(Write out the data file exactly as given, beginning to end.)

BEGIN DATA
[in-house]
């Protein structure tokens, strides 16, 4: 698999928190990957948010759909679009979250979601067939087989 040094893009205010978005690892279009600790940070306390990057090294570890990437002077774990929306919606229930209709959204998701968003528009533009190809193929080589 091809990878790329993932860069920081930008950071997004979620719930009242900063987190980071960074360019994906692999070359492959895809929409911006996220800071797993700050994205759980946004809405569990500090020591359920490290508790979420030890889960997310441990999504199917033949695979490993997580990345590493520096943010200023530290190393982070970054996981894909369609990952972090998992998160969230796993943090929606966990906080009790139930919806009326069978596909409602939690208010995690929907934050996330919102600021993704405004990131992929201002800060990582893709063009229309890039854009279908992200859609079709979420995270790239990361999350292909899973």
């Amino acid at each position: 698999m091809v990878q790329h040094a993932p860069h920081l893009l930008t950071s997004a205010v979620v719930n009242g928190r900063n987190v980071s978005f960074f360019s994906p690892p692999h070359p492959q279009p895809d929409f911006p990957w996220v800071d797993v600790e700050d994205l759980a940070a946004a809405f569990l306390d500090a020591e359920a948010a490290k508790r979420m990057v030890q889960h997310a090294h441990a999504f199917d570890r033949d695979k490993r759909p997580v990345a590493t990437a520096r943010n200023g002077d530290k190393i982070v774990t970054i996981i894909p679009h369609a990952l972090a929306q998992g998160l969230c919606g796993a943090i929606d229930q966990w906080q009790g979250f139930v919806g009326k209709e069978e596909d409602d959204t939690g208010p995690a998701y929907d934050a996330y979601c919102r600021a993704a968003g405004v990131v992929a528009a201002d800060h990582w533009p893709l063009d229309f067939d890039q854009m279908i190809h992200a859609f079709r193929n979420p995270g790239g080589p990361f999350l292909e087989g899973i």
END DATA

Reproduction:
[in-house]
């Protein structure tokens, strides 16, 4: 698999928190990957948010759909679009979250979601067939087989 040094893009205010978005690892279009600790940070306390990057090294570890990437002077774990929306919606229930209709959204998701968003528009533009190809193929080589 091809990878790329993932860069920081930008950071997004979620719930009242900063987190980071960074360019994906692999070359492959895809929409911006996220800071797993700050994205759980946004809405569990500090020591359920490290508790979420030890889960997310441990999504199917033949695979490993997580990345590493520096943010200023530290190393982070970054996981894909369609990952972090998992998160969230796993943090929606966990906080009790139930919806009326069978596909409602939690208010995690929907934050996330919102600021993704405004990131992929201002800060990582893709063009229309890039854009279908992200859609079709979420995270790239990361999350292909899973």
């Amino acid at each position: 698999m091809v990878q790329h040094a993932p860069h920081l893009l930008t950071s997004a205010v979620v719930n009242g928190r900063n987190v980071s978005f960074f360019s994906p690892p692999h070359p492959q279009p895809d929409f911006p990957w996220v800071d797993v600790e700050d994205l759980a940070a946004a809405f569990l306390d500090a020591e359920a948010a490290k508790r979420m990057v030890q889960h997310a090294h441990a999504f199917d570890r033949d695979k490993r759909p997580v990345a590493t990437a520096r943010n200023g002077d530290k190393i982070v774990t970054i996981i894909p679009h369609a990952l972090a929306q998992g998160l969230c919606g796993a943090i929606d229930q966990w906080q009790g979250f139930v919806g009326k209709e069978e596909d409602d959204t939690g208010p995690a998701y929907d934050a996330y979601c919102r600021a993704a968003g405004v990131v992929a528009a201002d800060h990582w533009p893709l063009d229309f067939d890039q854009m279908i190809h992200a859609f079709r193929n979420p995270g790239g080589p990361f999350l292909e087989g899973i």